2. XM and Sirius are battling the era of individual choice. People want to choose, what they hear, and have content that is tailored to their tastes. The iPod has nothing to do with force-fed content like XM and everything to do with choice. We are in an era of user driven content, and people want to hear what they choose. That's why they have chosen the iPod.

Load Up the Truck: announced earnings today, coming pretty much in-line with a slight disappointment on the net income side. No worries, though, this is a buying opportunity. The solid subscriber growth is a validation of the power of the on-demand model, their careful attention to customer needs, and the momentum that the AppExchange will bring. Sure the stock is expensive, but that’s because they have made the competition irrelevant. Look at Oracle and SAP. The difference between them and is the power of the on-demand model. But what makes them a better company than RightNow (RNOW) or even NetSuite? Great companies offer consistent attention to their customers, enabling them with customization, great functionality, and reliable tech support. Sure, with a lot of hard work, these are easy to come by. What gives its awesome potential is the budding ecosystem of complimentary applications to enhance the core product’s functionality. Individual incentives are at the core of the AppExchange, and sure, will transfer some revenues to third-party developers by allowing them to sell their products, but in the long run, it will build durable monopoly power. As the ecosystem grows, can offer that much more to its customers.

Here’s an update of today’s numbers and my comments:
- Net Paying Subscribers Rise a Record 90,000 to 646,000 --Looking good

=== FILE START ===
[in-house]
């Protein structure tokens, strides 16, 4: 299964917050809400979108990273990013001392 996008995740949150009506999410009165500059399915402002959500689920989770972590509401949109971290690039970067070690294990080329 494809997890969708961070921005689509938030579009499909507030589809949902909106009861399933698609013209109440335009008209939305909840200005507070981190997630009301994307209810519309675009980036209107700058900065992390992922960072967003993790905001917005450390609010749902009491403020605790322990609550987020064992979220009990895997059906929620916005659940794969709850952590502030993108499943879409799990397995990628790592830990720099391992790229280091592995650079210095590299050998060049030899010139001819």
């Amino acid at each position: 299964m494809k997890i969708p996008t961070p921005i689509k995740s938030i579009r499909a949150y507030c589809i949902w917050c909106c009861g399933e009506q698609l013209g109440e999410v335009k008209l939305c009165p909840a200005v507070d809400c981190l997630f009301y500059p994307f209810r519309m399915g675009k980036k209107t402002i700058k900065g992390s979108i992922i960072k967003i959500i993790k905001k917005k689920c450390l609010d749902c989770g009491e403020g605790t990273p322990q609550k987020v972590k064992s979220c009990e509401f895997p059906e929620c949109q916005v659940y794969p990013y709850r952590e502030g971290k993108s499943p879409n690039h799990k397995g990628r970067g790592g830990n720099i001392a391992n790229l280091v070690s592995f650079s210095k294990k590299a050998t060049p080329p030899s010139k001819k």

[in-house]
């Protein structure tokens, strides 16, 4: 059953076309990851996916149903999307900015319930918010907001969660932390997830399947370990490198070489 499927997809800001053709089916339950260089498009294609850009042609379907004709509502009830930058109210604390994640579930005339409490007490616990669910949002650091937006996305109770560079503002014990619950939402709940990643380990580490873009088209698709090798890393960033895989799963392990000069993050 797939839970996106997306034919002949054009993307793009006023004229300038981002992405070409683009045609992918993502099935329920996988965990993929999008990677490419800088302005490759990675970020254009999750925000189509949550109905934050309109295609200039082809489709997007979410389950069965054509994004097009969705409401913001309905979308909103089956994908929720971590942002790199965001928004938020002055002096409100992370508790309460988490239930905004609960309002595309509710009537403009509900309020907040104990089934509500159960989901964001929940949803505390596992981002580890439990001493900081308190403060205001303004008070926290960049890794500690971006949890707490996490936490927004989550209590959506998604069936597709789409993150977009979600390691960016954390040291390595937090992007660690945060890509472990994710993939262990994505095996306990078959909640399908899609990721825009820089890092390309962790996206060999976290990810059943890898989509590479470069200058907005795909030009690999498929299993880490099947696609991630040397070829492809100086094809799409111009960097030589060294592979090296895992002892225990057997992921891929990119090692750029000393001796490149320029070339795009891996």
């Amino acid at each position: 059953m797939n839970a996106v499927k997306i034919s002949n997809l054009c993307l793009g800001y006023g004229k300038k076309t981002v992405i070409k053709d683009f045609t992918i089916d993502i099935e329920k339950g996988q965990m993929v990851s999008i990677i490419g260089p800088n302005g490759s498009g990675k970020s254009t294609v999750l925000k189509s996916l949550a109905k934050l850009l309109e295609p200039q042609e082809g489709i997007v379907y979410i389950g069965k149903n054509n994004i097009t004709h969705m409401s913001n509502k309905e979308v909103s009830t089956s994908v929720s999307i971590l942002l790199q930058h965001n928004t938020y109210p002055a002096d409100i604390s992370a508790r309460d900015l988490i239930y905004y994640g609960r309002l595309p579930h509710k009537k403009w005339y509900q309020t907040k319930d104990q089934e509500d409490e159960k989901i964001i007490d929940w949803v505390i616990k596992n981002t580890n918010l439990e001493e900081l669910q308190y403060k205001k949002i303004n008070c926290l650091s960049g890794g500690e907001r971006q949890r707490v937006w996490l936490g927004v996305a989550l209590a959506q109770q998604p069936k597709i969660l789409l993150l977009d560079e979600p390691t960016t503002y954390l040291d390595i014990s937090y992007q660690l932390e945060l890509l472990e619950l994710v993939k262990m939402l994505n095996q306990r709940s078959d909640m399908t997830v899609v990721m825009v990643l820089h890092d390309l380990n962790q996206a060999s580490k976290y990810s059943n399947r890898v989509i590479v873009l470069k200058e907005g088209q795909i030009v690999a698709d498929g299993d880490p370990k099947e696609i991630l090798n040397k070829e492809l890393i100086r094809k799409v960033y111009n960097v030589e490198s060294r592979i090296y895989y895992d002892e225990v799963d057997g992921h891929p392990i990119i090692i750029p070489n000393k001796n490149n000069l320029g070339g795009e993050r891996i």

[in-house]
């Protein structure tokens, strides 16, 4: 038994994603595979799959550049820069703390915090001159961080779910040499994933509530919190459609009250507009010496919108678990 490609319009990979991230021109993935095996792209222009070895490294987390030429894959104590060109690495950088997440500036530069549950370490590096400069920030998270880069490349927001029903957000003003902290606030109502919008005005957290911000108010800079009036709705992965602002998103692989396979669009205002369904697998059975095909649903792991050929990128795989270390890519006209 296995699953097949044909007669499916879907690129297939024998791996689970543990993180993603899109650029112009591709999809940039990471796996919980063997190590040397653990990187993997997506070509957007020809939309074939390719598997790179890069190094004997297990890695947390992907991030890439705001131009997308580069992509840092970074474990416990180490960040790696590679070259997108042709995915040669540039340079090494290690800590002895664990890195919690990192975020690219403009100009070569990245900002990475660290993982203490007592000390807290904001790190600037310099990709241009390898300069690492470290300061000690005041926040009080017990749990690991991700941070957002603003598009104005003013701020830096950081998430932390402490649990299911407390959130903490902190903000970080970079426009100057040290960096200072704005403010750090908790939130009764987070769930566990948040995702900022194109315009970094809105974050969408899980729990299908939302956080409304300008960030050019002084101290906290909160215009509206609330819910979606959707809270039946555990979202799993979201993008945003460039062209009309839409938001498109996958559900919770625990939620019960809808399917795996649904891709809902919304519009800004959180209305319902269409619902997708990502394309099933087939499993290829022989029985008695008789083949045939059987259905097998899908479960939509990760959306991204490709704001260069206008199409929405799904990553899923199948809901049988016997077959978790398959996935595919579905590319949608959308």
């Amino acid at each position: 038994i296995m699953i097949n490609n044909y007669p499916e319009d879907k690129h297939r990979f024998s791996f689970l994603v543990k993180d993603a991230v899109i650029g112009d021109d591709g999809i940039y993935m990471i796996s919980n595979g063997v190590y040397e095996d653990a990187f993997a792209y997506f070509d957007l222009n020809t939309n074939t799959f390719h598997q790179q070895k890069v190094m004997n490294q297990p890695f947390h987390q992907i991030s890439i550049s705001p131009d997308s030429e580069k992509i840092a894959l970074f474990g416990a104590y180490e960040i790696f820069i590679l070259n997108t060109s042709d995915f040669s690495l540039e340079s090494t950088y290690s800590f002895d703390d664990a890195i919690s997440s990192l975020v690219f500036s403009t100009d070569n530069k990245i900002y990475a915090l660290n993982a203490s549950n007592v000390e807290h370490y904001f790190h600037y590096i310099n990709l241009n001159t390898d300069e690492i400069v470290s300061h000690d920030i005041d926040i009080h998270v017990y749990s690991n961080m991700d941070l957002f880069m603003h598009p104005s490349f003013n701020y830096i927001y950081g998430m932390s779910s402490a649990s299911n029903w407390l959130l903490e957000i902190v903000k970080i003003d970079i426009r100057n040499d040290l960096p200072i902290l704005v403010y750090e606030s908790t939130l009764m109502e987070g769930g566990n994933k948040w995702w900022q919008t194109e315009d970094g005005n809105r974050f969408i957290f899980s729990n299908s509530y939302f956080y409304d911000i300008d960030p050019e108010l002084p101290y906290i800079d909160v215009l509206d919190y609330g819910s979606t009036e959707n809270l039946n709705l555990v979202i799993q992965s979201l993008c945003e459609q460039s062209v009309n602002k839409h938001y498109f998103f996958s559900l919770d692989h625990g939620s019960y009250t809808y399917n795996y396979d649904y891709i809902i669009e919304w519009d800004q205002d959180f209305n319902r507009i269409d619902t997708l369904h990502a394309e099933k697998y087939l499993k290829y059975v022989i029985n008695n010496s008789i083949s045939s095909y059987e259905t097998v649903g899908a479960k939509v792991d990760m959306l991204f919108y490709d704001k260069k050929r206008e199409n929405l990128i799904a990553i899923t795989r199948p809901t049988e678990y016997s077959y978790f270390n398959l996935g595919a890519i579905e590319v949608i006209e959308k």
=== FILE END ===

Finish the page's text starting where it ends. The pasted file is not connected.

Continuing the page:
- Record Revenue of $144M, up 58% year-over-year --nice, but not quite as strong as it will be
- Net Customers Rise a Record 2,700 to 29,800
- Largest customer grows to 25,000 subscribers
- Operating Cash Flow of $38M --bulding a monopoly takes time, the cash will come later
- Total Cash and Marketable Securities increase $41M to $413M, up $116M year over year
- Break-even GAAP EPS, at the high end of company guidance

Pictured above: Marc Benioff, CEO and Founder

Saturday, February 17, 2007

How Stacks Up With Peers

CRM Update: How Stacks Up With Peers

Continuing this week’s focus on and CRM providers in general, let’s take a look at NetSuite. Hold on a minute, why CRM? One evident theme is the CRM companies branching out of merely sales and customer management into general business productivity applications, disrupting Microsoft’s model as it has become complacent and virtually ignored the benefits of the on-demand model. These companies are filling an obvious unmet need in the marketplace, which is why we’ve given them so much attention this week. Take my word for it—I’ve seen it on the front lines. At an amazingly successful and well-run company like Goldman Sachs, most applications are developed internally, resulting in shoddy functionality and poor UI. Employees hate it and calling the tech group wastes half the morning for some desk jocks. The CRM companies aren’t about sales or just customer management, but encompass everything from online marketing to payroll.